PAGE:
Ptosis is an odd word with a simple definition. Ptosis is the medical term for a drooping eyelid. It refers only to the upper eyelid, and if severe enough ptosis can affect the sufferer’s eyesight. As a board-certified ophthalmologist and a fellowship trained oculoplastic surgeon, Dr. Lee is an expert in diagnosing and, if necessary, surgically repairing the eyelid to counter the impacts of ptosis.

The causes

The causes of ptosis aren’t cut and dried because the area involves the muscles, nerves, and the skin of the eyelids. The muscles involved are called levator muscles (think elevator); they allow the eyelids to move up and down. They can weaken with age or due to injury. Congenitally, some people are born with weaker-than-normal eye muscles giving them ptosis as young children.

Nerve damage can cause ptosis. One common cause of nerve damage in the face and eye area is called Horner syndrome. Stroke and other brain injury, spinal cord damage, and lung cancer can lead to Horner syndrome.

Other causes are linked to chronic conditions such as diabetes and myasthenia gravis. Diabetes, the body’s inability to process sugar correctly, can lead to eye disease and ptosis. Myasthenia gravis is an autoimmune disease that affects the way the muscles and the nerves communicate.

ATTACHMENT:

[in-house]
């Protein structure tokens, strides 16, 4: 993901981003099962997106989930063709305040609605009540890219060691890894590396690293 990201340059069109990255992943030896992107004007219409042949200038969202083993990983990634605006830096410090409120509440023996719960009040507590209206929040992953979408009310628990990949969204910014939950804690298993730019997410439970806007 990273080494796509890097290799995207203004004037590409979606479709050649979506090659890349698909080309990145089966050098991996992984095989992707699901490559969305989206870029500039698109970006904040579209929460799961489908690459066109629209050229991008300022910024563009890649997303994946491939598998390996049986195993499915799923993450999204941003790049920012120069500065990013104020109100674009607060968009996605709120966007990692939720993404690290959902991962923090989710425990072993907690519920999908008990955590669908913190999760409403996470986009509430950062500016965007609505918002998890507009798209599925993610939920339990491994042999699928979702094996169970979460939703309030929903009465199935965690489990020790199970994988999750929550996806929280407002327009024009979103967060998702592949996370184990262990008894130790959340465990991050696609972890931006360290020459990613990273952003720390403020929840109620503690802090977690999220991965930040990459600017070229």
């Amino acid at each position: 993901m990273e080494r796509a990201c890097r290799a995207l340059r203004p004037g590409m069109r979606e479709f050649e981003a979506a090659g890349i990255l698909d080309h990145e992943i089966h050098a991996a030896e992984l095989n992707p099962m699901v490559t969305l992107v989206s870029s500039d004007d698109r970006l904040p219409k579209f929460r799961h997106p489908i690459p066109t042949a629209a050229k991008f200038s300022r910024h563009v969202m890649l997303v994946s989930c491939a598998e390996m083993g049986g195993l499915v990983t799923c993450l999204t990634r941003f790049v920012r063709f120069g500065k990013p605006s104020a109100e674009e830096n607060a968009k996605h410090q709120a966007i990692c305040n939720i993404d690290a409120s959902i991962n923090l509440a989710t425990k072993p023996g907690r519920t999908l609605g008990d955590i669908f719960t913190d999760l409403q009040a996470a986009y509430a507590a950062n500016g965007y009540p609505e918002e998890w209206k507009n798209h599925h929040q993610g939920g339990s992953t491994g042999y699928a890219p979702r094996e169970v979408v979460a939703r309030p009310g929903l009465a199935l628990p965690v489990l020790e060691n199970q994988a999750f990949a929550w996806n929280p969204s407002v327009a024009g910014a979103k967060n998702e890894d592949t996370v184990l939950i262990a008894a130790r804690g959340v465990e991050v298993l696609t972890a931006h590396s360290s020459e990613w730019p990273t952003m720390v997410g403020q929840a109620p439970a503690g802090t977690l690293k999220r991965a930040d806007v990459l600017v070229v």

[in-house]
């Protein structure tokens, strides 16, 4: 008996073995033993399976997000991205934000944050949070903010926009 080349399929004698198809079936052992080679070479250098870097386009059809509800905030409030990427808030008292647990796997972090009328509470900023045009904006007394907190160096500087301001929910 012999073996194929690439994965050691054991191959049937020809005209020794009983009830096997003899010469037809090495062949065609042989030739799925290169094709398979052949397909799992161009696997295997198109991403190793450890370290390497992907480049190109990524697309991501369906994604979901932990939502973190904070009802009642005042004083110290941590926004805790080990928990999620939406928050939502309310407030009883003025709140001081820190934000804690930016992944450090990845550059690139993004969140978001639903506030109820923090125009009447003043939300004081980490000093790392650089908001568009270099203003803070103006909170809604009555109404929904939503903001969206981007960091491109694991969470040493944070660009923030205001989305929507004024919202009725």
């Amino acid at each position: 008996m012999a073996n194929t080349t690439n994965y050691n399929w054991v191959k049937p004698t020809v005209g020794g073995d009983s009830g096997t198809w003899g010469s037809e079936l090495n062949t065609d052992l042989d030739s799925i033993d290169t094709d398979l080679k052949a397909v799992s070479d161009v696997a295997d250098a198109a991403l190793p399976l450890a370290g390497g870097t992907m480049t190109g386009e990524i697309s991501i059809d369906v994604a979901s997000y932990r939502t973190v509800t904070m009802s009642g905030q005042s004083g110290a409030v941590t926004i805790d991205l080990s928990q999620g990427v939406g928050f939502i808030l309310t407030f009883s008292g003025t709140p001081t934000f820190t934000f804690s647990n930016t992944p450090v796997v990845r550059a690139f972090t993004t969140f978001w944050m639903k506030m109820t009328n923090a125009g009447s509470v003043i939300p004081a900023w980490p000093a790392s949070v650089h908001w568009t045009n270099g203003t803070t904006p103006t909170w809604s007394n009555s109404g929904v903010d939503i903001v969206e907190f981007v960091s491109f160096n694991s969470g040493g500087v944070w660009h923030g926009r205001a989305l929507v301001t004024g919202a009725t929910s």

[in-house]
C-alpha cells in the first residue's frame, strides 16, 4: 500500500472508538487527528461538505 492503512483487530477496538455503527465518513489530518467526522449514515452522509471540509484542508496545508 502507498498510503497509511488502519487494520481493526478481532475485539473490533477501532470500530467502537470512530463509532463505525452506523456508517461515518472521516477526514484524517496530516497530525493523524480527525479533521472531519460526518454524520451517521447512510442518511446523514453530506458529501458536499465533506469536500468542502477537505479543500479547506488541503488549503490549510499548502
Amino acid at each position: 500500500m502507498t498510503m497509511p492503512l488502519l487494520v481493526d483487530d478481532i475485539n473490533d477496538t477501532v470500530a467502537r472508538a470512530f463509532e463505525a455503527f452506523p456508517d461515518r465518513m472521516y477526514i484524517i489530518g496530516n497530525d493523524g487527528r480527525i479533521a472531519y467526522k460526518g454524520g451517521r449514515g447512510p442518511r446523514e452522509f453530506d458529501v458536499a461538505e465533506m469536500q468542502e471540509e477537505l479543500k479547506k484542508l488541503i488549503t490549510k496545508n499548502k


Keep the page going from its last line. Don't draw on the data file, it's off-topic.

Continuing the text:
Diagnosing ptosis

Since the symptoms of ptosis are pretty straightforward — drooping of the upper eyelid — diagnosis isn’t that difficult. But the condition shows the importance of eye exams, even for children, to see if ptosis is affecting their vision. Blood tests can detect diabetes or myasthenia gravis. Beyond diagnosis, finding the root cause is critical.

Treating the condition

Obviously, treatment of ptosis by Dr. Lee varies, depending on the root cause. If diabetes is to blame, the condition needs to be managed, as there is no cure for diabetes. If injuries, tumors, nerve damage, or cancer are behind the ptosis, it can be resolved after isolating the cause. In the case of myasthenia gravis, prescription medication is used.

In congenital ptosis or ptosis caused by weakening due to aging, these often require surgery because the levator muscles usually do not improve on their own. In this surgery, Dr. Lee manually tightens the levator muscles so that the patient can then lift the eyelid. Surgery is generally very successful in restoring vision and eyelid function, along with the cosmetic appearance of the eyes.

If you or your child suffers from a drooping eyelid, please call Dr. Lee so that he can diagnose what’s going on. Ptosis isn’t something that will correct itself. Call us at (610) 789-6701 to schedule a consultation.